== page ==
- People with a disability – as noted by the Royal Commission, despite facing a higher risk of experiencing family violence than people without disabilities, victim survivors with disabilities may fear reporting family violence because they don’t think they will be believed, they may lose support (which is compounded in situations where the victim survivor is dependent on the perpetrator for care or other forms of support) or they may have children removed from their care. Similarly, people with disabilities that affect their communication may have trouble conveying their experiences of abuse, and furthermore they may be aware that they are less likely to be regarded as competent or believable witnesses.
- More generally, where the victim survivor doesn’t fit the stereotype, signs of family violence may be missed. Our 2021 report, Accurate Identification of the Predominant Aggressor highlighted the fact that many victim survivors are misidentified as perpetrators due to misconceptions by some professionals about how a victim survivor should look and behave. Similarly, stakeholders shared the following examples:
- A mother of school-aged children who presents with ‘difficult’ behaviour may be seen as a problem and never be considered a possible victim survivor.
- A student displaying challenging behaviours and getting into fights may be punished with detention rather than receiving support.
- Well-educated parents with a higher socioeconomic status may be assumed to be unlikely to be experiencing family violence, and signs of abuse may be disregarded.
- Victim survivors experiencing non-physical forms of family violence may go unnoticed if staff do not have a comprehensive understanding of the signs of these types of family violence.
“Frontline workers need to be aware of behaviours that may make the person or persons experiencing family violence come off as the ‘hard to deal with’.”
- Kelly, victim survivor
“The things I find that are missed is the belief in the story, and the experiences and the walls that are put up by workers when victim survivors present in a way that doesn’t suit the worker’s ideal of how family violence victim survivors should act, feel or respond.”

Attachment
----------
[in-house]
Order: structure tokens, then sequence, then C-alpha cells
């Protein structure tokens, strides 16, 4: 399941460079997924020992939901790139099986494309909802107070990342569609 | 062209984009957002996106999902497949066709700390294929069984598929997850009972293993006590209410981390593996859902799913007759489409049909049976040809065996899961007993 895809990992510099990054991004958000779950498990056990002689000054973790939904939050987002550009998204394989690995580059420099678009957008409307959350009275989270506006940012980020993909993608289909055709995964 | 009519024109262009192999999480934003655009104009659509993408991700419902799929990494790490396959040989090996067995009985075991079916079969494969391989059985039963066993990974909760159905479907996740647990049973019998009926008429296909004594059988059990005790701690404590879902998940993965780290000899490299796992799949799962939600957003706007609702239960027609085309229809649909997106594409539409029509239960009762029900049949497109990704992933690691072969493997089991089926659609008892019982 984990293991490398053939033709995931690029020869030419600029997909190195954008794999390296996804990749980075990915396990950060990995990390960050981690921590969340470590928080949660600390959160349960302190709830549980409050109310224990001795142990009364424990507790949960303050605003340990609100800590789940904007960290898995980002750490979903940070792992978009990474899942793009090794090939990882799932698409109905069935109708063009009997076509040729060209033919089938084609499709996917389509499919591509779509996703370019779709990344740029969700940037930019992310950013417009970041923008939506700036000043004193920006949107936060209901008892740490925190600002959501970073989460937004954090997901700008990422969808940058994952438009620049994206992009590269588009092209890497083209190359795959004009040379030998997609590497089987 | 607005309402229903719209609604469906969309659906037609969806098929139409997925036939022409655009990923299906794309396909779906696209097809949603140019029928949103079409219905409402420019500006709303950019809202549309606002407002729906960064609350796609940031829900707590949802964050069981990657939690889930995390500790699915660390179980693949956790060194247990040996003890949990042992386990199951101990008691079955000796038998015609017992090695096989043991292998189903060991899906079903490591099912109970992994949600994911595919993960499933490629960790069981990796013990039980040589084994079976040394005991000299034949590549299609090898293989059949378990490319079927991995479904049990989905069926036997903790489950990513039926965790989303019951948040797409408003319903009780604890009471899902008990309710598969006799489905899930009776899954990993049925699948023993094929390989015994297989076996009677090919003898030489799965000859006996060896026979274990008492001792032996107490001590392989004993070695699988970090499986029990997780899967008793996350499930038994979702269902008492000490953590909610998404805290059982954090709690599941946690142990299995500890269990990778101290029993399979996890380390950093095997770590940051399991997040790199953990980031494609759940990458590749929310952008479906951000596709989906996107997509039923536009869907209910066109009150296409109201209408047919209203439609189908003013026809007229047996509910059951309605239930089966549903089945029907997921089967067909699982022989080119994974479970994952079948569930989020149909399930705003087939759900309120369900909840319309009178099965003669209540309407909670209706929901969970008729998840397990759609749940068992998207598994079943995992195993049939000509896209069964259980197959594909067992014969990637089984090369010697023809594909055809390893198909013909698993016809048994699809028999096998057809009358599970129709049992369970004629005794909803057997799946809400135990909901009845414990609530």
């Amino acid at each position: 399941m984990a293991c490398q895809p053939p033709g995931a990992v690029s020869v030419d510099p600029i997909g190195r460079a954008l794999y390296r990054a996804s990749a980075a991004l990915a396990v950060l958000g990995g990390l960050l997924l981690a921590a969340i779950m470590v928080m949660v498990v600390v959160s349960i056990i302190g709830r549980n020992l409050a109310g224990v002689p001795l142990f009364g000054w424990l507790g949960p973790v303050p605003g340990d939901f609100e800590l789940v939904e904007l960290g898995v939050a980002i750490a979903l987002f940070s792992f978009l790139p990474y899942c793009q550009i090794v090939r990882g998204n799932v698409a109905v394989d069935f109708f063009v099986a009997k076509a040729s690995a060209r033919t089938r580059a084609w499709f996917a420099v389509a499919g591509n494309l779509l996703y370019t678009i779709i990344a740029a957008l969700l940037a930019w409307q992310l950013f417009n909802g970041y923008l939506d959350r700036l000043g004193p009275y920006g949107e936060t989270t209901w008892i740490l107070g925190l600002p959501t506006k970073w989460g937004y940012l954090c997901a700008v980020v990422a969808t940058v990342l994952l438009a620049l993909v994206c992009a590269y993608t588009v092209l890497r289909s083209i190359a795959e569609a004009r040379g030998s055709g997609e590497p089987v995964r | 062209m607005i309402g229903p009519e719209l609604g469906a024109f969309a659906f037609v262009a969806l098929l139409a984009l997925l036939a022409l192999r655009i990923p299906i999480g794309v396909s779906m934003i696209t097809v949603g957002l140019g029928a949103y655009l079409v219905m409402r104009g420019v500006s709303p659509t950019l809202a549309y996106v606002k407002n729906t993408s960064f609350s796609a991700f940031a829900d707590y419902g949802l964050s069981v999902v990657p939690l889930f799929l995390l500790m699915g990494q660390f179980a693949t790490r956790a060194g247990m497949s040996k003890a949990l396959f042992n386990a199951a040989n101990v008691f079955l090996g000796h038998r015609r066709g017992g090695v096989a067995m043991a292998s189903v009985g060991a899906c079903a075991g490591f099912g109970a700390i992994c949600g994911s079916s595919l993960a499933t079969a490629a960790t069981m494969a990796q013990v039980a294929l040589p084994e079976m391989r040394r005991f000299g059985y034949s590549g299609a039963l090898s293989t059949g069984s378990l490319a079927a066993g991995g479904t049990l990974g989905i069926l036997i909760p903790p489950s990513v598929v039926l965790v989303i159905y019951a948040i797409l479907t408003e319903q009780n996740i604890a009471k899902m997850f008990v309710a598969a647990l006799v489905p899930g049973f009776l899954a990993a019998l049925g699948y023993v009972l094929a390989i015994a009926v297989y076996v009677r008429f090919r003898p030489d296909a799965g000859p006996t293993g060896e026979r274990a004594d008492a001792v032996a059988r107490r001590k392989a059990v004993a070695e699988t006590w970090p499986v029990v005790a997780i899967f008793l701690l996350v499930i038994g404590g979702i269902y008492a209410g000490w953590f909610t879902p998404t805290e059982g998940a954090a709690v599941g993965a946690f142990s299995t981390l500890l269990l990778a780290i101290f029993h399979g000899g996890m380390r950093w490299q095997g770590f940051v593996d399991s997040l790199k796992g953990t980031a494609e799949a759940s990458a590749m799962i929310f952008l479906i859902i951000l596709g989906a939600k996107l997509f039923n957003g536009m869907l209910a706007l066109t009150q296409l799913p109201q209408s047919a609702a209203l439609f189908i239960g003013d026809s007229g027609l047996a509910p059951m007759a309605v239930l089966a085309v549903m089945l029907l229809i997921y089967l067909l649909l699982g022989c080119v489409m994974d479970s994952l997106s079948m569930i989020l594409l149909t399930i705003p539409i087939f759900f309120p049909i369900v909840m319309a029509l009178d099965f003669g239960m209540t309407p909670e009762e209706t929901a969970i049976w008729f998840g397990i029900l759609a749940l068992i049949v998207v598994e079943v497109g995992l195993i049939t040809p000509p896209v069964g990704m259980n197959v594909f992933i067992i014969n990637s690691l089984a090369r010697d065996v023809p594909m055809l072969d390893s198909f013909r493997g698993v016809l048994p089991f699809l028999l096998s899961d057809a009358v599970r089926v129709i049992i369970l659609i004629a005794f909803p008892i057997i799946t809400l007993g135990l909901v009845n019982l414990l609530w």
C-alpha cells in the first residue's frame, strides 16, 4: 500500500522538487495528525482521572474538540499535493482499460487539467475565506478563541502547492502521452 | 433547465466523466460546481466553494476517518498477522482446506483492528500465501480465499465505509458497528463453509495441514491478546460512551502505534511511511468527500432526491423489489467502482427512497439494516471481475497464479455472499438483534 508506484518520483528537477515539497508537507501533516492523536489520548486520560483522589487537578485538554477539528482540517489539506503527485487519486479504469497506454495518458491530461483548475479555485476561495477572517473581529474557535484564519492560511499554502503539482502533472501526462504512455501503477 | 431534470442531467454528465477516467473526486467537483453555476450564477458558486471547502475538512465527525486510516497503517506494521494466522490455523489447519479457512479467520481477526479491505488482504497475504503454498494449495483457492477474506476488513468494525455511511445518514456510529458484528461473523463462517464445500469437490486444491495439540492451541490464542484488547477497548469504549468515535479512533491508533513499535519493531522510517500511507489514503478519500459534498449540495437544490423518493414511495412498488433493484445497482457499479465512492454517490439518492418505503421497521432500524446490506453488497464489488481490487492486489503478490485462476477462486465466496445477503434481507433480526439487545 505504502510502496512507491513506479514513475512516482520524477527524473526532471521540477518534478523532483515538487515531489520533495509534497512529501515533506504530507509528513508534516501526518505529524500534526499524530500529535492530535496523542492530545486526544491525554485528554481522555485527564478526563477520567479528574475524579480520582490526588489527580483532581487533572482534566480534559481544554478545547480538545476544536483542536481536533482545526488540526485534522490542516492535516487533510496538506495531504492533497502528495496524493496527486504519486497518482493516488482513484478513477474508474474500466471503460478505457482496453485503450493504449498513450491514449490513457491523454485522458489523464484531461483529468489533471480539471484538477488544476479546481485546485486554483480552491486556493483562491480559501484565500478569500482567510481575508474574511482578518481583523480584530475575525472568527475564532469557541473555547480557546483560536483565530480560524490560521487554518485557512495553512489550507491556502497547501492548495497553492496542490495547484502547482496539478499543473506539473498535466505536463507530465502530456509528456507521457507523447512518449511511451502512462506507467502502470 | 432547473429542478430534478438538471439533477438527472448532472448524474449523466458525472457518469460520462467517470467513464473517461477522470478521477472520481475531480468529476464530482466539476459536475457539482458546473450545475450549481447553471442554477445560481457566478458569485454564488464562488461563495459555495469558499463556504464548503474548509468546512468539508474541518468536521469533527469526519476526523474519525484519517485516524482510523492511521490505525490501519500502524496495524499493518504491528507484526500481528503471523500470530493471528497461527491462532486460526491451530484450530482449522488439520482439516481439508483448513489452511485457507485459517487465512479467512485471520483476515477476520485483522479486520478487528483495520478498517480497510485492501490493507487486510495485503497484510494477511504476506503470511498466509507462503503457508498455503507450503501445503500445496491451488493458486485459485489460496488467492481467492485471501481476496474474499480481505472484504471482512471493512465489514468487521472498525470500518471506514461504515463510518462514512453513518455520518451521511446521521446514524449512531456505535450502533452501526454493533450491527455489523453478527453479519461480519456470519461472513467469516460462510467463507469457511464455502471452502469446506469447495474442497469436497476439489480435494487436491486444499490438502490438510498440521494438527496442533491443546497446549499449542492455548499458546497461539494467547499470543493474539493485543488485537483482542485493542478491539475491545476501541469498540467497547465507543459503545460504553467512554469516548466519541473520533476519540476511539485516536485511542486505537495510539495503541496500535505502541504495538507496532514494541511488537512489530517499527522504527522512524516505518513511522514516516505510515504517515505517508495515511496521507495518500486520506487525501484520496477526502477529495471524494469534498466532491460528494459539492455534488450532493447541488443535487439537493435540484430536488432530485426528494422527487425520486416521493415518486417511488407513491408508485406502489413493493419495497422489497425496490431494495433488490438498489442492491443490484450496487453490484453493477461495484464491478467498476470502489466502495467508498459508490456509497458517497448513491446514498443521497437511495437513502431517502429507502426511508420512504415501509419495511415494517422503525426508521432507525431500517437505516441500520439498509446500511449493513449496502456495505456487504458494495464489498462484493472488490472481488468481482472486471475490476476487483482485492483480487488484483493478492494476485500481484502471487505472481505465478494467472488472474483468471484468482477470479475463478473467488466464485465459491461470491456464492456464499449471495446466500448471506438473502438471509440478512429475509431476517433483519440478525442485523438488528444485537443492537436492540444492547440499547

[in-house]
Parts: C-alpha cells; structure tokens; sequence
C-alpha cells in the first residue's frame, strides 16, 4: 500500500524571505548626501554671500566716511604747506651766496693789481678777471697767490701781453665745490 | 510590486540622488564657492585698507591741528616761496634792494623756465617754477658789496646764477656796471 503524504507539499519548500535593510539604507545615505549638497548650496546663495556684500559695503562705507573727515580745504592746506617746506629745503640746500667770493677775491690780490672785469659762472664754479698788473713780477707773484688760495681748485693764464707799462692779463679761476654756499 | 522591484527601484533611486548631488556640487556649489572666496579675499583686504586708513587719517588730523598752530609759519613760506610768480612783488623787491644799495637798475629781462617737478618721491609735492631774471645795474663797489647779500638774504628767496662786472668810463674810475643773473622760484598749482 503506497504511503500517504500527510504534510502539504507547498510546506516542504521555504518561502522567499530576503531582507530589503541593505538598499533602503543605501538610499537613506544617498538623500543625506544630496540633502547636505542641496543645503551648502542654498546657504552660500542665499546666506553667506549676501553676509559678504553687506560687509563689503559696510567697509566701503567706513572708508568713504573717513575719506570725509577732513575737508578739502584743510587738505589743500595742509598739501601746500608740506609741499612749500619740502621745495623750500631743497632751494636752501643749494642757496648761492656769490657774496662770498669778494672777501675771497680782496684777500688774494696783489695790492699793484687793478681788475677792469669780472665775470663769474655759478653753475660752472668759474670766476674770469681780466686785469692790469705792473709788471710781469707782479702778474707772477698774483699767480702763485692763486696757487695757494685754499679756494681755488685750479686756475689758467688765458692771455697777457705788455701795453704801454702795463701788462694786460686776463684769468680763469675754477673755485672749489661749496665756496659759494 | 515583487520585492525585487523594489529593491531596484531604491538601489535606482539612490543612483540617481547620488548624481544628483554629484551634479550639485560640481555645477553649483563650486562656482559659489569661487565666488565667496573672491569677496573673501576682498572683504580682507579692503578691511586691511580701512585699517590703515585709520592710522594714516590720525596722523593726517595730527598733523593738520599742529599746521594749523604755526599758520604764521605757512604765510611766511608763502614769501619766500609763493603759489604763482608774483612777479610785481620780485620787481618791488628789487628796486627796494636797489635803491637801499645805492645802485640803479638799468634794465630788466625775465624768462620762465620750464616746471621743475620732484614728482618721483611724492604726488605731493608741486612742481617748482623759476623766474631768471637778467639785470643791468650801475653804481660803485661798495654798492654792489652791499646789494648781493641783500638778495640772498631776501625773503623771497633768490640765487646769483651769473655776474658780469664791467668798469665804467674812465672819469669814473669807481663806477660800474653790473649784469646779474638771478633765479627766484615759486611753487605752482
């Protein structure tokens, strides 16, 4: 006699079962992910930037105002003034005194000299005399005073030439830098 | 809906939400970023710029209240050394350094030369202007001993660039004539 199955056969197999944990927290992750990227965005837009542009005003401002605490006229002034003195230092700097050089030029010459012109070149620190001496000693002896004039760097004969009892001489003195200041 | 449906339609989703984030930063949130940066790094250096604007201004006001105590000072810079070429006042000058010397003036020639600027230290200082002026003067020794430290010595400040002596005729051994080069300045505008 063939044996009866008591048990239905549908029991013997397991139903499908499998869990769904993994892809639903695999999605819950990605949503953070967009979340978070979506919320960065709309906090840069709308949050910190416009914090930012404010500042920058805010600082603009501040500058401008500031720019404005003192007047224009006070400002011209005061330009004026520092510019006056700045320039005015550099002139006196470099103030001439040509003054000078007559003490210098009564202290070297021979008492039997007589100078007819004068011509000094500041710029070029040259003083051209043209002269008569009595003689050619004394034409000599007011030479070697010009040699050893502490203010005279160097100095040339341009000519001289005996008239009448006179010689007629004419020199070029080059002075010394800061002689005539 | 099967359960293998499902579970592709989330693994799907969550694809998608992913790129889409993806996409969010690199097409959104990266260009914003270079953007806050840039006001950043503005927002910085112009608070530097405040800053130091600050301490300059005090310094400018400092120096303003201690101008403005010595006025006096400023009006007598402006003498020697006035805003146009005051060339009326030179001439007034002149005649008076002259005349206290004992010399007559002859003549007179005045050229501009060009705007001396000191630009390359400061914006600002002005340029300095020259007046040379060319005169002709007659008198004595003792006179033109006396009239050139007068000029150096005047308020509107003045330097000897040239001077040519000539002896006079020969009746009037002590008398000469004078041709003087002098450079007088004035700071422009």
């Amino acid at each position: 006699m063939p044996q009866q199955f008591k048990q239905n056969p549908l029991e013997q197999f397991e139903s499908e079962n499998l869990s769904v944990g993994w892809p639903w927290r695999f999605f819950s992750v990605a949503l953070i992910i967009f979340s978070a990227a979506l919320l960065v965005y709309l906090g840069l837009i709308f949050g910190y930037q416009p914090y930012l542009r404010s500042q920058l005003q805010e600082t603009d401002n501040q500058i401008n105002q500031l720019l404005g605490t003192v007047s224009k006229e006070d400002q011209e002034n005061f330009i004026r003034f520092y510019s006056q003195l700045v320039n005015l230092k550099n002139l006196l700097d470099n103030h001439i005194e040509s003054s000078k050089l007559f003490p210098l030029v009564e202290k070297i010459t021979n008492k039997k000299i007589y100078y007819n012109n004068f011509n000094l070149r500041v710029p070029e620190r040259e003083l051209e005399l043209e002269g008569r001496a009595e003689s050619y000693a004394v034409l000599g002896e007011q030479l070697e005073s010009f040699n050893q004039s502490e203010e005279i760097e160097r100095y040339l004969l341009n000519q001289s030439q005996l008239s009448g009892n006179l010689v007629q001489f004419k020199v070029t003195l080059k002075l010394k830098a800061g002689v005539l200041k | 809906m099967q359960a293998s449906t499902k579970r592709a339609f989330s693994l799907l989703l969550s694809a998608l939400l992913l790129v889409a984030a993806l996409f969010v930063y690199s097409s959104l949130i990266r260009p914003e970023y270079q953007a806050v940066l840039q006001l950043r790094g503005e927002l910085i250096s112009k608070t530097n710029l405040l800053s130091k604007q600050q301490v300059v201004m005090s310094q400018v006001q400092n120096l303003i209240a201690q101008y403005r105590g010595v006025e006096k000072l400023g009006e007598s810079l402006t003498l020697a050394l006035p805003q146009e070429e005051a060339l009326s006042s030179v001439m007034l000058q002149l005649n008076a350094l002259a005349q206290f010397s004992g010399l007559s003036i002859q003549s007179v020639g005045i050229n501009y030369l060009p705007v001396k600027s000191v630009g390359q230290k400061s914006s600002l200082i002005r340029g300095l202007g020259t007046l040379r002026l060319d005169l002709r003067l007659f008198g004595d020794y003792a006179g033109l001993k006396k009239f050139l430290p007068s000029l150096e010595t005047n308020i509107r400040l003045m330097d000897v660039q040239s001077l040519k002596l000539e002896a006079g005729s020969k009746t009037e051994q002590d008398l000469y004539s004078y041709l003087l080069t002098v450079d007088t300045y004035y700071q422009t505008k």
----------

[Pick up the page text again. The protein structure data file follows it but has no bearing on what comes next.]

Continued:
- Kelly, victim survivor
Further, people with a range of these characteristics can experience overlapping forms of discrimination and marginalisation, and experience further disadvantage in having their family violence identified.
As a representative from the Royal Women’s Hospital told us, intersectionality adds a level of complexity that needs sustained effort and focus. Such matters are included in the MARAM Framework, but as has previously been discussed, many workforces are not engaging with the full suite of MARAM guidance. There needs to be a continued focus through training, guidance and ongoing support for workforces on challenging biases and stereotypes and improving their ability to identify family violence in all its forms and for all cohorts.
“I got expelled in Year 8 with no support. No one helped me find other education options that were suited to my style of learning or to find what I needed. I was seen and treated as a disruption and troublemaker instead of a child trying to ask for help. I was experiencing family violence, in and out of homelessness and a recent sexual assault experience. I wasn’t in a headspace to go to school. It didn’t seem important compared to everything else going on in my life, I didn’t care. I felt like I didn’t matter to the teachers at school. I came to school with self-harm scars that were still bleeding, and they just sent me home with no follow-up. I just felt I was a problem and got punished for things out of my control. I got detentions for not wearing the right uniform and coming to school late. I got suspended for having mental ill-health and told off for showing up late. Not once did someone sit down to just talk and find out what was going on for me.”
- Eliza, victim survivor